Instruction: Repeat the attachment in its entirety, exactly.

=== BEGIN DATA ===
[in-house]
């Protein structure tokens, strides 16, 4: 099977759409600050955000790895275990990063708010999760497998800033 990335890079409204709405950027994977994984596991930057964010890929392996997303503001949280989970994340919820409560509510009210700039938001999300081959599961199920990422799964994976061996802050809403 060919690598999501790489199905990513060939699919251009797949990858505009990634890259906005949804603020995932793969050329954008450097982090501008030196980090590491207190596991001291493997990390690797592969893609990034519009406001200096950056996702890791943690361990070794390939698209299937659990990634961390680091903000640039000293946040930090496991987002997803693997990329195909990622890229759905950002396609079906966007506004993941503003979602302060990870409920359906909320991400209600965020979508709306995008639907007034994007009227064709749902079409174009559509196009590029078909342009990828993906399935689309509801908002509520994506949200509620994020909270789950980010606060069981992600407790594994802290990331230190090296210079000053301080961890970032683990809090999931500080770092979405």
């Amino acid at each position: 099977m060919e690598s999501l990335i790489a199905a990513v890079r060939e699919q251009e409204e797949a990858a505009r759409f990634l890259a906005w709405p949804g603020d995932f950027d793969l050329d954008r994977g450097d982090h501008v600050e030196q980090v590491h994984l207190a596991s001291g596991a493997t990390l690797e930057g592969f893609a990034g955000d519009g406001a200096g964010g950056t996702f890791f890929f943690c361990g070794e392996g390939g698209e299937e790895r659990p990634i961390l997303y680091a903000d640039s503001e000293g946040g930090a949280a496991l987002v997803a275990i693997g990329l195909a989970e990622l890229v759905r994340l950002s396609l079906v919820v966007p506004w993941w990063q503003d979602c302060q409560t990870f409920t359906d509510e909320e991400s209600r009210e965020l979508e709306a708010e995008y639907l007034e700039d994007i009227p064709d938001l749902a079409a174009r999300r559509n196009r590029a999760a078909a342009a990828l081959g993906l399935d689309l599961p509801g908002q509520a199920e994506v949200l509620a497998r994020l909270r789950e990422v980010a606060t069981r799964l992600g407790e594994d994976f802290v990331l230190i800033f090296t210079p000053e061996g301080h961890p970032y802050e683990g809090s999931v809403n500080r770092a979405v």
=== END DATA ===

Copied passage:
[in-house]
């Protein structure tokens, strides 16, 4: 099977759409600050955000790895275990990063708010999760497998800033 990335890079409204709405950027994977994984596991930057964010890929392996997303503001949280989970994340919820409560509510009210700039938001999300081959599961199920990422799964994976061996802050809403 060919690598999501790489199905990513060939699919251009797949990858505009990634890259906005949804603020995932793969050329954008450097982090501008030196980090590491207190596991001291493997990390690797592969893609990034519009406001200096950056996702890791943690361990070794390939698209299937659990990634961390680091903000640039000293946040930090496991987002997803693997990329195909990622890229759905950002396609079906966007506004993941503003979602302060990870409920359906909320991400209600965020979508709306995008639907007034994007009227064709749902079409174009559509196009590029078909342009990828993906399935689309509801908002509520994506949200509620994020909270789950980010606060069981992600407790594994802290990331230190090296210079000053301080961890970032683990809090999931500080770092979405």
């Amino acid at each position: 099977m060919e690598s999501l990335i790489a199905a990513v890079r060939e699919q251009e409204e797949a990858a505009r759409f990634l890259a906005w709405p949804g603020d995932f950027d793969l050329d954008r994977g450097d982090h501008v600050e030196q980090v590491h994984l207190a596991s001291g596991a493997t990390l690797e930057g592969f893609a990034g955000d519009g406001a200096g964010g950056t996702f890791f890929f943690c361990g070794e392996g390939g698209e299937e790895r659990p990634i961390l997303y680091a903000d640039s503001e000293g946040g930090a949280a496991l987002v997803a275990i693997g990329l195909a989970e990622l890229v759905r994340l950002s396609l079906v919820v966007p506004w993941w990063q503003d979602c302060q409560t990870f409920t359906d509510e909320e991400s209600r009210e965020l979508e709306a708010e995008y639907l007034e700039d994007i009227p064709d938001l749902a079409a174009r999300r559509n196009r590029a999760a078909a342009a990828l081959g993906l399935d689309l599961p509801g908002q509520a199920e994506v949200l509620a497998r994020l909270r789950e990422v980010a606060t069981r799964l992600g407790e594994d994976f802290v990331l230190i800033f090296t210079p000053e061996g301080h961890p970032y802050e683990g809090s999931v809403n500080r770092a979405v």